There is a difference between extinction due to natural selection and evolution and extinction due to interference by man..

    Such is the case with the Panda and our Koala, both specialized feeders, but they are endangered , not due to their dietary requirements, but due to man’s destruction of their habitat and therefore man has a moral obligation to protect them..

    The dingo is also worthy of protection, as a top predator it plays an important role in our ecosystem but in our arrogance and ignorance this unque species is on the verge of extinction.

    "To allow the dingo to disappear due to interference from modern society would be unethical." Dr. Alan Wilton. Uni. of NSW and dingo geneticist.

    As far as hybridization, all the more reason to protect the Fraser Island Dingo, which due to it’s isolation, is one of the purist strains in Australia..

    To Eboy,
    I appreciate and encourage your interest in our dingo, but I’m sure you can appreciate there is a big difference in reading about the animals and holding a puppy and observing the animals behaviour, and unique intelligence in the furry flesh..

    Perhaps I should have been more specific in stating that the Dingo is possibly the oldest dog in the world, but then this is not correct either as the dingo is not actually a dog..

    Since its first official nomenclature in 1792 (Canis antarcticus) the scientific name of the dingo has changed a number of times. The classification "Canis Familiaris " which treats the dingo as a subspecies of domestic dog (and the domestic dog as a species separate from wolves), has been the most frequently used term over the last 50 years, but according to current taxonomy, the accepted name is Canis lupus dingo, which treats the dingo as a subspecies of gray wolf separate from Canis lupus familiaris. but the term Canis dingo classifies the dingo as a separate species from both dogs and wolves..!!
    Cheers, Cheryl..

    Link to this
  23. 23. loveslawyerjokes 7:52 pm 07/30/2010

    Cheryl…Been to Frasier a few decades back. Sailed the Whitsundays and about. Good luck to you. You shine with love for the animals and it shows. I hope enough reflects back.


    Link to this
  24. 24. loveslawyerjokes 8:07 pm 07/30/2010

    Also, Cheryl…Pandas and Koalas have a singular food source and habitat. Therefore they have weak immune systems. Aren’t Koalas dying because of an immune system disease caused by bacteria? Or is it a virus? There are still fewer people on the continent of Australia than in Mexico City. Habitat destruction seems minimal when driving the bush (even if I was on the wrong side of the road!). The Pandas in China with their billions of people are a different story and habitat destruction is clearly the cause of their demise. But they also have weak immune systems.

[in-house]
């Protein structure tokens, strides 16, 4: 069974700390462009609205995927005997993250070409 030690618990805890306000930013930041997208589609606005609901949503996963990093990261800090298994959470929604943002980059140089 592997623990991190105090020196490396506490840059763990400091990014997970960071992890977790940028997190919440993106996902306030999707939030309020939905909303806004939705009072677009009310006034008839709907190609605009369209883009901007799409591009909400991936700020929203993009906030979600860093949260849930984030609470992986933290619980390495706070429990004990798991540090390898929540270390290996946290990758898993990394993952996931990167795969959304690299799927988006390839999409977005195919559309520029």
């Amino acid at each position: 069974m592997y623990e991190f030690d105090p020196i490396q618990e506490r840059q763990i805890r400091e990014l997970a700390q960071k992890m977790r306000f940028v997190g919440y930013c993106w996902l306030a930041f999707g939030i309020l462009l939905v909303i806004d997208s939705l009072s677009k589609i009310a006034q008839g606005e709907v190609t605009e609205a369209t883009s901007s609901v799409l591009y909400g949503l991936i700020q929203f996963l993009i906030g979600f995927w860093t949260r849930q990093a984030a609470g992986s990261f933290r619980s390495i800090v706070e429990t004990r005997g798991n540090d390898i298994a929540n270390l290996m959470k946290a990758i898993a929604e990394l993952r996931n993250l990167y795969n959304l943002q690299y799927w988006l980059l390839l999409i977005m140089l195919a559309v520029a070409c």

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  25. 25. Chatbell 7:18 pm 08/1/2010

    To, loveslawyerjokes,
    Thanks for your words of encouragement, anyone around Hervey Bay in Sept. (that’s in Aus..) is invited to a Charity Dinner in support of the Fraser Island Dingo with special guest speaker Dr. Alan Wilton…you can also find us on Facebook..just search..(Save Fraser Island Dingoes)

    Regarding the Koala..remember although Australia is a very large continent with a relatively small population the Koala only lives in eucalypt forests, much of which has been decimated by human development, of what remains, most occurs on private land and is therefore not protected..
    You are thinking of Chlamydia, a bacterial infection, this occurs in times of stress, such as what happens when habitat is lost, there are also lot’s of incident’s of kidney disease caused by poisons introduced into their food chain, and don’t forget car strikes, cat and dog it all comes back to us interfering in the natural order of things..
    Cheers, Cheryl

    Link to this
  26. 26. ColdHardSlapOfReality 5:00 pm 12/19/2010

    If you want to save it, commercialize it.

    Any chance of beef or dairy cattle going extinct any time soon? Nope.

    I need a dingo. I hate my neighbors and want to keep them as far away from my property as I can possibly get them. A pack of dingoes would do the trick quite nicely.

    Start breeding the animals and put the pups up for sale. If it isn’t legal to do it right now, make it legal and get this thing going. Problem solved, and the program pays for itself.

    Link to this
  27. 27. Steve Challis 6:44 pm 04/12/2012

    This is a very good article, but I would question one point in it.
    The article says that the Dingo is a native animal. This is incorrect; the Dingo was introduced by humans as a domestic dog. It is more accurately referred to as a feral animal.

    Link to this
  28. 28. 11155896 3:39 pm 03/29/2015

    Why protect an invasive species instead of resurrecting the native superpredators that we wiped out 50000 years ago?

    Link to this